The Transit Enhancement Program works to improve mobility and access to opportunity by collaborating directly with public transit providers and communities to understand needs and opportunities and enhance areas of the built environment to support transit.

Projects developed by this program focus on improving the speed, reliability and safety of transit operations while making transit easier and safer for customers to access. That includes making spot improvements, like designing better bus stops, to corridor improvements, like installing transit priority lanes.

For more information on how this program works to enhance transit operations, email

Transit Enhancement Infrastructure Report

Rider boarding a CapMetro bus. Transit Enhancement Infrastructure Report.

View the Transit Enhancement Infrastructure Report guiding investments in infrastructure that support local transit operations, access and safety. The report identifies 37 recommended projects within the City of Austin.

Spot improvements

Spot improvements are low-cost projects at individual locations on City streets aimed at solving particular sticking points that impact transit speed and reliability. Improvements range from modifying the striping on a roadway to installing special transit signals at intersections to improve bus operations.

Operational improvements

Not all transit improvements have to be expensive. Low-cost improvements like signage, striping and concrete work can go a long way to improve bus operations. Bus turns can be particularly challenging, and corners can be modified to better facilitate those movements to happen more safely and reliably.

In anticipation of CapRemap, CapMetro's bus system overhaul in 2018, Austin Transportation and CapMetro worked together to redesign ten area intersections to facilitate better bus turning movements. Since then, work has continued across the city – relocating stop bars, modifying parking, or rebuilding corners as needed to keep buses moving.

Signal improvements

In some locations, bus operations are complemented by transit queue jumps. These are special traffic signals that give bus operators a head start on other traffic, helping them more easily merge, turn, or travel through intersections. Transit queue jump signals display symbols instead of standard green, yellow and red bulbs in order to minimize driver confusion.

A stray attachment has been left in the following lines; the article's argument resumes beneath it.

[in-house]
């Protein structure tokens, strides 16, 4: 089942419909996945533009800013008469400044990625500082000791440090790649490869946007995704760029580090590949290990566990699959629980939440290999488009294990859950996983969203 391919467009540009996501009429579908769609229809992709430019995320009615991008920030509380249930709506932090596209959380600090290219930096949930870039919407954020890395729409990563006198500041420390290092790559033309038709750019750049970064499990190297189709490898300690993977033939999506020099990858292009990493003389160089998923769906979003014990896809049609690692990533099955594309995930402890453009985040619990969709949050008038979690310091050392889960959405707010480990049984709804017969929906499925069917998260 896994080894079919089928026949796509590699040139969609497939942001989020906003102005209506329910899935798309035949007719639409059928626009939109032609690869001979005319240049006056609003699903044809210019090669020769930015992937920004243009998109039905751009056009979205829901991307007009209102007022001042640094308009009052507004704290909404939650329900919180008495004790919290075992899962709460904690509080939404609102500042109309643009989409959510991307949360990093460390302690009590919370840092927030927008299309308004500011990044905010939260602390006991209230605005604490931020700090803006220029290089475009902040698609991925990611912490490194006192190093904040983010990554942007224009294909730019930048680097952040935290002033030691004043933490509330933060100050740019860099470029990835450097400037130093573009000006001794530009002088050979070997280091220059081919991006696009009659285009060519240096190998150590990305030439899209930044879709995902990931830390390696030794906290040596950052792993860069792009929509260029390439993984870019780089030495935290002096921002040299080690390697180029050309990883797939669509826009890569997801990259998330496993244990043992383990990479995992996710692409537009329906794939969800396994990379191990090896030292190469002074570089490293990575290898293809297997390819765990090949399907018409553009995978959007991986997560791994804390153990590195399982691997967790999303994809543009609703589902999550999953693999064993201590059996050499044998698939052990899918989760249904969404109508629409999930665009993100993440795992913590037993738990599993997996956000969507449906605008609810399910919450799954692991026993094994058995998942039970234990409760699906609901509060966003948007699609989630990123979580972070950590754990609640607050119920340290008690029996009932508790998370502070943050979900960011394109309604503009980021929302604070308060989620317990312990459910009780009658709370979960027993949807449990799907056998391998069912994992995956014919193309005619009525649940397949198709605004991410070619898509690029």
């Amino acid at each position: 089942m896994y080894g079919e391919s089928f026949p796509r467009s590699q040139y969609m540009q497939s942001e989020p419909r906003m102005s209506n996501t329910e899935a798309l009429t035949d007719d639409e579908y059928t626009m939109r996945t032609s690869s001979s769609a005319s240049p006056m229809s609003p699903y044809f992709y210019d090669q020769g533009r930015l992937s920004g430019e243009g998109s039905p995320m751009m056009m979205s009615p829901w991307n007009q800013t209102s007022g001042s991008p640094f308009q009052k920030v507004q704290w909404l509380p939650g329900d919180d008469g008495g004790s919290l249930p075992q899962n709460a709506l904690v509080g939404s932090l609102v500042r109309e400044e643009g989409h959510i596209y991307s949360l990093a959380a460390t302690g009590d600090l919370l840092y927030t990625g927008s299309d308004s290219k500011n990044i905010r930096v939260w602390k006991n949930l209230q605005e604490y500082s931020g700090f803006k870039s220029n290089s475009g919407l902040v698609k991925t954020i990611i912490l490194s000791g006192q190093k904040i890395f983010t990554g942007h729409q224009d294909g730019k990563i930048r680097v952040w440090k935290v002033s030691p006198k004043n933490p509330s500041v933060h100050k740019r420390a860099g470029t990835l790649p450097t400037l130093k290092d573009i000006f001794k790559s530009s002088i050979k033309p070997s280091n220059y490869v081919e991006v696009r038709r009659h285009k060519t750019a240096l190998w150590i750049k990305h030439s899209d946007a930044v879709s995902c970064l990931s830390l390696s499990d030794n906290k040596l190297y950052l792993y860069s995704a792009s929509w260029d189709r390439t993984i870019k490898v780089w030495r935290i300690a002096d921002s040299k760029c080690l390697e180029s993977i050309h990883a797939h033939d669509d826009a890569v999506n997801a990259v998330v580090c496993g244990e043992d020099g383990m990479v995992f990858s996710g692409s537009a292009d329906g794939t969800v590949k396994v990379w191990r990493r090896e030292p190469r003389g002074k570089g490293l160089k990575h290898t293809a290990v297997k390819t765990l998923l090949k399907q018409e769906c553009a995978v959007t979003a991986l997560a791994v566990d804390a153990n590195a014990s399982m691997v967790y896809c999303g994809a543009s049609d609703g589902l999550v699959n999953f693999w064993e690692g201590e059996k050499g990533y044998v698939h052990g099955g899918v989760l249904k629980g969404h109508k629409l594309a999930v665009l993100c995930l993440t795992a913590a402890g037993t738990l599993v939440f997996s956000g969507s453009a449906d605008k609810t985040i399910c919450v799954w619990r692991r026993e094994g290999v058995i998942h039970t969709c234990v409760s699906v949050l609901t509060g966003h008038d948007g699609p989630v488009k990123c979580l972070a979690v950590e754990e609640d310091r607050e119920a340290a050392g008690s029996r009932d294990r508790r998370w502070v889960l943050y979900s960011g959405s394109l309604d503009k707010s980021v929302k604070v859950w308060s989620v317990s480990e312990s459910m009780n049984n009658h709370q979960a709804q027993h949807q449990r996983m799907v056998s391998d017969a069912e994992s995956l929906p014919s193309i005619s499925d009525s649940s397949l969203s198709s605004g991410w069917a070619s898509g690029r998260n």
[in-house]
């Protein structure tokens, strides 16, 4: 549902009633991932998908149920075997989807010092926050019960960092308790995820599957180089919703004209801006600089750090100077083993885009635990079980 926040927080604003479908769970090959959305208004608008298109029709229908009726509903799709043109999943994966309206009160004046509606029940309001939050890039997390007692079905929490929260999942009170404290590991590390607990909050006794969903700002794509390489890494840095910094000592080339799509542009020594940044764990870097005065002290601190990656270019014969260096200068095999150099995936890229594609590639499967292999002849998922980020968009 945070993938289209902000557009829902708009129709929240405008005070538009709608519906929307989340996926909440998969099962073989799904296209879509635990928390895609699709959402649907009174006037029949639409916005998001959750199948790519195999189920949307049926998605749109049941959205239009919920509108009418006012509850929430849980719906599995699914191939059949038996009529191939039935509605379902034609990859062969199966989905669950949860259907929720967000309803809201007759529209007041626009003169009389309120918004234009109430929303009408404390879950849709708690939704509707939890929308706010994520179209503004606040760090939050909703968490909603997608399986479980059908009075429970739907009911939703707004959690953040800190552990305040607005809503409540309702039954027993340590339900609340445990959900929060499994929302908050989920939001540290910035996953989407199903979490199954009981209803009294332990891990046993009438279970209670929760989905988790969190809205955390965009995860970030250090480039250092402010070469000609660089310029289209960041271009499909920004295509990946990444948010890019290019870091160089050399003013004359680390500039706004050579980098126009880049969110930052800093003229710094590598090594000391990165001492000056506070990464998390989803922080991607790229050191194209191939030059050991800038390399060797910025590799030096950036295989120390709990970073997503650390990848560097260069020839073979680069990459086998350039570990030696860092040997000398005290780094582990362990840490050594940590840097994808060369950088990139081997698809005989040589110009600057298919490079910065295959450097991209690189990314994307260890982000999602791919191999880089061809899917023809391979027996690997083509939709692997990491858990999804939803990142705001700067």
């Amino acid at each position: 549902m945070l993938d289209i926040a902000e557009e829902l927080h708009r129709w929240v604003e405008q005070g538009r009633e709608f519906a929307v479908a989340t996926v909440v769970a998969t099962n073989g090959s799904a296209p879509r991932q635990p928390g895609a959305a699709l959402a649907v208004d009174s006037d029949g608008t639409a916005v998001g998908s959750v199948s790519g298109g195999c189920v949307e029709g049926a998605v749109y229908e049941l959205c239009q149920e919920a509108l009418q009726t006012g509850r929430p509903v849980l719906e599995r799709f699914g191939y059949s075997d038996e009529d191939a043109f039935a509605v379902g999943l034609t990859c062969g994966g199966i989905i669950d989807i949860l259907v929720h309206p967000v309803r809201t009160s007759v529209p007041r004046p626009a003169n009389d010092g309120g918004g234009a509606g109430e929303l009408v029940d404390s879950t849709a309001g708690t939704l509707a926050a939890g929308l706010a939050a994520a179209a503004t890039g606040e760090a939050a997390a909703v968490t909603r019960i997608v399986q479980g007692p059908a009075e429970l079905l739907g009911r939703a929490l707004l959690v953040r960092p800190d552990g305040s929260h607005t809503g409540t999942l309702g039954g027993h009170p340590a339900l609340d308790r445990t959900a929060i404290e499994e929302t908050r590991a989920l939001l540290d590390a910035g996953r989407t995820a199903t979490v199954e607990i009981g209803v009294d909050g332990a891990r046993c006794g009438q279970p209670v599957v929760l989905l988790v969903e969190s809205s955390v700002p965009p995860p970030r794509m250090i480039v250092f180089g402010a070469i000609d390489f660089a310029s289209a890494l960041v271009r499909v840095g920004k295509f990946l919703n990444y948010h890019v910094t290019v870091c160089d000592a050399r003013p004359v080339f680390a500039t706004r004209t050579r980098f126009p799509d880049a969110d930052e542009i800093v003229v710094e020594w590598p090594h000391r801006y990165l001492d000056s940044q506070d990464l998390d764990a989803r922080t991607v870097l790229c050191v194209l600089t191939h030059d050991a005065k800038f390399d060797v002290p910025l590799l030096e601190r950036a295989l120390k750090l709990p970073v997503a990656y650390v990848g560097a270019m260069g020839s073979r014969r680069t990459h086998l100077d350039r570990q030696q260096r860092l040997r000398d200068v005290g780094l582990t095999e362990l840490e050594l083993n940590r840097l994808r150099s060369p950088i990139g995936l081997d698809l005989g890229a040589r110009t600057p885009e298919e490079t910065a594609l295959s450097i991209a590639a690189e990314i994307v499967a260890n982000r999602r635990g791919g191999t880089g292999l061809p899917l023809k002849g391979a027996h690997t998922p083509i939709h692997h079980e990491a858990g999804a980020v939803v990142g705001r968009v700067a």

The first transit queue jump in Austin was implemented on North Lamar Blvd at Airport Blvd. Since then, queue jumps have been added on Guadalupe Street at 4th Street38th Street at Duval Street, and West 5th Street at Baylor Street.

Bus stop improvements

The bus stop is your gateway to Austin’s transit system. It’s where the majority of riders wait for transit service, and it can have a big impact on the experience of both bus riders and bus operations. Capital Metro and Austin Transportation collaborate to improve conditions at existing stops and design new stops optimized for safety and multimodal access.

Bus stop location

CapMetro and Austin Transportation work together to improve bus stop locations by evaluating their proximity to safe crossings and optimizing the distance between stops.

Bus stop design

CapMetro and Austin Transportation work together to design bus stops that create predictability and safety for everyone using the street. For example, upgrading standard bus stops along sidewalks to "floating" stops that improve safety for all by separating people biking past a stop from buses and passengers.

Corridor improvements

Corridor improvements consist of a series of coordinated improvements along a particular roadway or segment of a bus route. These improvements are implemented in unison with larger street design programs to improve transit speed and reliability over a broader geographic area and can include the installation of a series of spot improvements, transit priority lanes or transit signal priority technology.  

Transit priority lanes

Transit priority lanes are specially striped BUS ONLY lanes that are designed to move more people more quickly through congested areas. In Austin, transit priority lanes accommodate as many as 60 buses per hour operating during rush hour and can carry more people per hour than adjacent automobile lanes.

The first transit priority lanes in Austin opened in January 2014 on Guadalupe and Lavaca Streets downtown. They were launched in coordination CapMetro's MetroRapid service.

In early 2020, Austin Transportation painted 22 blocks of existing transit priority lanes red downtown between 3rd and 17th Streets on Guadalupe Street and 3rd and 15th street on Lavaca Street. These red lanes improve safety and traffic flow by increasing clarity of lane use for all road users. A map of the project limits can be viewed here, and a project video captured by Public Works can be found here.